How to measure campaign effectiveness?

This is probably the most common question that marketing teams have asked me to solve for them in my career. The difficulty lies in trying to understand the impact of a single campaign, amidst all the other things that may be affecting your customers. Most marketing teams have multiple campaigns running at the same time, then there are sales and customer service activities, seasonality, underlying growth or decline, and many other factors impacting your customers.

Thankfully we can use a couple of statistical techniques to neutralise all the noise and home in on the one campaign we want to understand.

For example, let us look at a campaign that is supposed to increase customer spend for a time period after the campaign is complete.  It could be an advert, a discount, a coupon, a telesales campaign, etc.

Firstly, we will look at the customers we are targeting with the campaign, and we’ll calculate their average spend for a time period before the campaign ran. We’ll then look at the same customers after the campaign ran for a similar time period, and calculate their new average spend.  Calculating the difference tells us how effective the campaign was. This is summarised in the diagram below.

graph showing effects of campaign of dollar spend over time

This may look good on the surface – our average spend per customer clearly went up after the campaign. But what about the customers who didn’t receive the campaign?  We will now add them into the diagram.

graph showing effects of campaign of dollar spend over time

On no, it looks like the non-campaign customers increased their average spend by more than our campaign customers. So, our campaign was a bust? Well, maybe. The group of customers that did not get the campaign may be very different to our campaign customers and they certainly had a lower average spend before the campaign.

To make a proper comparison we need to create two groups of customers with similar characteristics, then perform the calculations outlined above and look at the difference in average spend. Fortunately, there is a statistical technique called ‘stratified sampling’ that allows us to do this. Once we have our ‘sampled’ customers, we can analyse the change in spend as outlined above.  Here’s an updated diagram.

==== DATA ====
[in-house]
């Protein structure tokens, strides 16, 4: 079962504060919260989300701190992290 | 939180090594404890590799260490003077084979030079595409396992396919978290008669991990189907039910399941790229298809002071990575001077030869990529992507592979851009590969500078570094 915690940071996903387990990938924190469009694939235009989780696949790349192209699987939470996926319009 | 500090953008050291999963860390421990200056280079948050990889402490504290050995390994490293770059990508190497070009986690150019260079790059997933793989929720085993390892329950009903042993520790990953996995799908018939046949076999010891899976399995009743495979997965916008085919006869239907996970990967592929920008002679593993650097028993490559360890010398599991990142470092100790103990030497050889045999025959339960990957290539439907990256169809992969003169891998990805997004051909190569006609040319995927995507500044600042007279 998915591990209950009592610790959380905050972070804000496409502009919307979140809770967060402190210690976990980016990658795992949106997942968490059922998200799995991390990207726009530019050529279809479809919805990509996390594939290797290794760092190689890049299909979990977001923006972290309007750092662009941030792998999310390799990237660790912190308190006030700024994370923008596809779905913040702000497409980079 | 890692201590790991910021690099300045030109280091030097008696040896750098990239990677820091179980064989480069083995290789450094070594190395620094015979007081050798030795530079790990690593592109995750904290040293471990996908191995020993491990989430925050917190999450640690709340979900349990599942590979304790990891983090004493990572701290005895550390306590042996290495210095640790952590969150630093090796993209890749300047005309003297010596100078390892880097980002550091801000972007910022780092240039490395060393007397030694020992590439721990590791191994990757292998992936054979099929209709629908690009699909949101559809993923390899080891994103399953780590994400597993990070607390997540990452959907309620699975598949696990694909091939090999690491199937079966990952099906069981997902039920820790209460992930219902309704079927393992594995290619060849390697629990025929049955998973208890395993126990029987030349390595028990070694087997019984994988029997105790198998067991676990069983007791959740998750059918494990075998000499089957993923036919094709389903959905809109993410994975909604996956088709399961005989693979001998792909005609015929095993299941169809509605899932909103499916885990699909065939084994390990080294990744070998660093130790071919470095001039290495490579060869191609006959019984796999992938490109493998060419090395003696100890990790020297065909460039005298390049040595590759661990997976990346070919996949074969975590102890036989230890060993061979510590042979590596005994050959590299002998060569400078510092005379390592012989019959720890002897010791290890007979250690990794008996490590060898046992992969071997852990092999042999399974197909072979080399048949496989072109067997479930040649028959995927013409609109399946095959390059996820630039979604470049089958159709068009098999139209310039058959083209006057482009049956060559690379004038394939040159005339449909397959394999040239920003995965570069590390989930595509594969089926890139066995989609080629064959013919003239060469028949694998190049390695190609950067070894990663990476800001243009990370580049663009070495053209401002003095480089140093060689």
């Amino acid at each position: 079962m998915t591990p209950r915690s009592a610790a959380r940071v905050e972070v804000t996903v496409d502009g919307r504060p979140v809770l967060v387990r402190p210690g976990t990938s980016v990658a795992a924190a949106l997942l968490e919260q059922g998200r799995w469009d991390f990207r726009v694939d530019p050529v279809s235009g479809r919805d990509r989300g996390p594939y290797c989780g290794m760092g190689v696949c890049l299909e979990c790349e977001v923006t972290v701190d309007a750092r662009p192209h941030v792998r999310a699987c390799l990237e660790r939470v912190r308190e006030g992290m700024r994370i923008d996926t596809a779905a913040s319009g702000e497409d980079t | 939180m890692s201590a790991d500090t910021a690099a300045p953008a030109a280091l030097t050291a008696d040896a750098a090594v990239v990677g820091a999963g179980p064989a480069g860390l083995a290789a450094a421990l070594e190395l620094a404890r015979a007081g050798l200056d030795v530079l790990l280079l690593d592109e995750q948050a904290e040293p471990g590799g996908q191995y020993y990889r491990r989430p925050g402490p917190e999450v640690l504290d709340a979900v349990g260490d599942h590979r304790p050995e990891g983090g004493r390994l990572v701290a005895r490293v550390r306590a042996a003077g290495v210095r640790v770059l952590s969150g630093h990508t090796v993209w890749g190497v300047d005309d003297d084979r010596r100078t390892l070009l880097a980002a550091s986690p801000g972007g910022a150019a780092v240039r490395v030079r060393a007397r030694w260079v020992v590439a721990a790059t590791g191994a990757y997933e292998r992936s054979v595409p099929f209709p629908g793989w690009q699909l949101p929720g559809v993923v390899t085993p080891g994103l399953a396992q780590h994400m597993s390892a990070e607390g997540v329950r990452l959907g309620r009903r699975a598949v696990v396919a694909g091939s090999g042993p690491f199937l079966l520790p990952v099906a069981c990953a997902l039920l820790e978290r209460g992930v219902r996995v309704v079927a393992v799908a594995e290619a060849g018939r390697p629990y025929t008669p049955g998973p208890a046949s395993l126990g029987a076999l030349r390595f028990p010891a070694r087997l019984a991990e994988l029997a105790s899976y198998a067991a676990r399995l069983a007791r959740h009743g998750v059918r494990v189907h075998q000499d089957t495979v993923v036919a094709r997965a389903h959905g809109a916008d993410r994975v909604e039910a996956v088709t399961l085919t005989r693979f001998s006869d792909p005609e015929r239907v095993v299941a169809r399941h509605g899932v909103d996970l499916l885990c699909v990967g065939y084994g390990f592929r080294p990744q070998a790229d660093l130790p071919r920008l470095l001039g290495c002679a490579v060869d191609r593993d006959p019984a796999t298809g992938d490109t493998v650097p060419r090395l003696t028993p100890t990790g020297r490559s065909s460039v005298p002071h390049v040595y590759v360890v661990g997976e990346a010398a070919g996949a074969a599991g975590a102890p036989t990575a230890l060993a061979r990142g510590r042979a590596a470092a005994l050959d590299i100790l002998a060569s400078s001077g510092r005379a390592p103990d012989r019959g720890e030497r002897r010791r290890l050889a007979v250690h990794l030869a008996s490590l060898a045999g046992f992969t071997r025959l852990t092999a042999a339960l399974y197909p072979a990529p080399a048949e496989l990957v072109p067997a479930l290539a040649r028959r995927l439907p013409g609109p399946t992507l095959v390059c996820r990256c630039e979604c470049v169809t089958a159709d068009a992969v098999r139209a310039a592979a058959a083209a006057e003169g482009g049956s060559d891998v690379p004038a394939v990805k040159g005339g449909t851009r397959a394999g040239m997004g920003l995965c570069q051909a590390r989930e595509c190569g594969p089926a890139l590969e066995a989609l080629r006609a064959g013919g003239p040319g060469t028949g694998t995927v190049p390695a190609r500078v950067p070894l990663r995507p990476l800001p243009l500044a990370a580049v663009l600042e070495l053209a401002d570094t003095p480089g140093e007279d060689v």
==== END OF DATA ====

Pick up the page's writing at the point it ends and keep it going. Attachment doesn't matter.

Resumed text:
graph showing effects of campaign of dollar spend over time

Firstly, you’ll notice the two groups now have a very similar spend before the campaign, so our stratified sampling has worked well. After the campaign, both groups increased their average spend but the campaign group’s spend increased more (the green arrow shows the additional increase in spend). So, we could say that our customers’ average spend due to the campaign increased by the amount shown by the green arrow. Possibly. If our customers spend varies a lot over time, this may have just been down to that underlying variation, but thankfully there is another statistical technique we can use to see if that is the case.

We can use hypothesis testing to see if the difference between groups is ‘statistically significant’. Depending on the distribution of different customers’ spend we can apply different statistical tests to determine whether the difference is significant or not. Significance tests tell how likely it is that, in this case, there is a difference in spend between the campaign and non-campaign groups.  Typically, we are looking for a likelihood of 95% before we can confidently attribute the difference to the campaign. If the test is 95% or higher then we can be confident the campaign increased the spend, and it is probably a campaign that should be run again.

But what if the test is only 90% confident? Well, we then have a couple of options:

  • Increase the sample sizes to get more data for the statistics to work with (without sacrificing the stratification) – typically, the smaller the difference between the two groups, the more information, or data you need to get a statistically significant difference.
  • Run the campaign again – this might be viable if the campaign is not too costly and would provide more information for the statistics to analyse, just like the option above.
  • End the campaign – if was an expensive campaign and the results are inconclusive, then this might be the point at which losses are cut and an alternative campaign is considered.
If you’d like to find out more about how analytics, statistics, machine learning and data science can help with your organisation’s challenges, then we’d love to chat!  Call us on 07 3394 8459 or select ‘Contact us’ from the menu at the top of the page.